The Average Joes
You may have noticed some players that were omitted from this tight end series. Namely Noah Fant, Zach Ertz, Pat Freiermuth, Tyler Higbee, and Hunter Henry. This is because these guys don’t inspire much confidence in terms of ceiling. As talented as he is, Fant at this point in time still has Drew Lock as his QB. Ertz should be consistent, but has a limited ceiling with DeAndre Hopkins on the field. He only had one double-digit game when they played together in Week 7. Freiermuth should be a reliable red zone target, but has an average profile and an unproven QB. Higbee really only has value because he’s on the Rams. Henry is still technically battling Jonnu Smith for targets and OC Josh McDaniels has left the building. These guys are fine fantasy assets and should be fairly consistent, but have an unpredictable ceiling to say the least.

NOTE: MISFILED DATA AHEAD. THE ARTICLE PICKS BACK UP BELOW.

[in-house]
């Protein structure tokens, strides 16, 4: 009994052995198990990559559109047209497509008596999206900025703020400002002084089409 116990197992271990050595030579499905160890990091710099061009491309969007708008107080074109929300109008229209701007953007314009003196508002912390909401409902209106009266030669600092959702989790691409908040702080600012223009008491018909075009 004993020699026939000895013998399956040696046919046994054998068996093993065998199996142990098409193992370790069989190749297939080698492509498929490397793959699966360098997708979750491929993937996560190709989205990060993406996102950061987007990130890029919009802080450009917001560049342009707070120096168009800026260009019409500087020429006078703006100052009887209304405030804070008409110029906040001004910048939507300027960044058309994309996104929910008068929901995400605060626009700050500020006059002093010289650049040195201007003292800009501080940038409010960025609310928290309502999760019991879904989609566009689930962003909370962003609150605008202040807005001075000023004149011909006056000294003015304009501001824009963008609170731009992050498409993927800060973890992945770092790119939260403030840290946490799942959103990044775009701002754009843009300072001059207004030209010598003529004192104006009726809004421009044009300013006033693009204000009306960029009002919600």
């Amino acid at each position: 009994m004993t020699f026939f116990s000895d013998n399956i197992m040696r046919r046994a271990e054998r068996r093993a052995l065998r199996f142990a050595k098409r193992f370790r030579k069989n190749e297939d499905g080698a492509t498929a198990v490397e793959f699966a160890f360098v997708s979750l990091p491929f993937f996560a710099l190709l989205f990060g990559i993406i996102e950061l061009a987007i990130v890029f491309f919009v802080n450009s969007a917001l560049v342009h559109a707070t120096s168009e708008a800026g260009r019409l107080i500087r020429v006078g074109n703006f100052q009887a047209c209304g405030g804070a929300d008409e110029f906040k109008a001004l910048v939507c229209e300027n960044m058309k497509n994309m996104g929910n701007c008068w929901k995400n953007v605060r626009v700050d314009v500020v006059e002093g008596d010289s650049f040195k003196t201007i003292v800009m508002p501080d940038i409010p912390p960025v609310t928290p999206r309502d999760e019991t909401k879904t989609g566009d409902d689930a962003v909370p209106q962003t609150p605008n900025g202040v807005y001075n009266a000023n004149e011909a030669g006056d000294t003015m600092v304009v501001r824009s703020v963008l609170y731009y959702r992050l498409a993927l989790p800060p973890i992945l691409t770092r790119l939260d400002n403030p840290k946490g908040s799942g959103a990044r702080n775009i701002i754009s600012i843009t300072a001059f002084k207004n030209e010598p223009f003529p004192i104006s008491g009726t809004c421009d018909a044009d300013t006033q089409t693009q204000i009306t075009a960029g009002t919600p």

Chances are that you will be better off going for a tight end with a high ceiling and then hedging that player with a consistent tight end like one of these. Drafting Kyle Pitts early and then ending your draft with Tyler Higbee would be an excellent strategy. Or drafting one of the deep value tight ends in hopes they do reach their ceiling, and then if not- you still have someone like Hunter Henry to plug in if it doesn’t work out. Owning two tight ends will be instrumental in avoiding the tight end wasteland. It prevents your league-mates from having a hot commodity, and eases anxiety if your stud tight end goes down.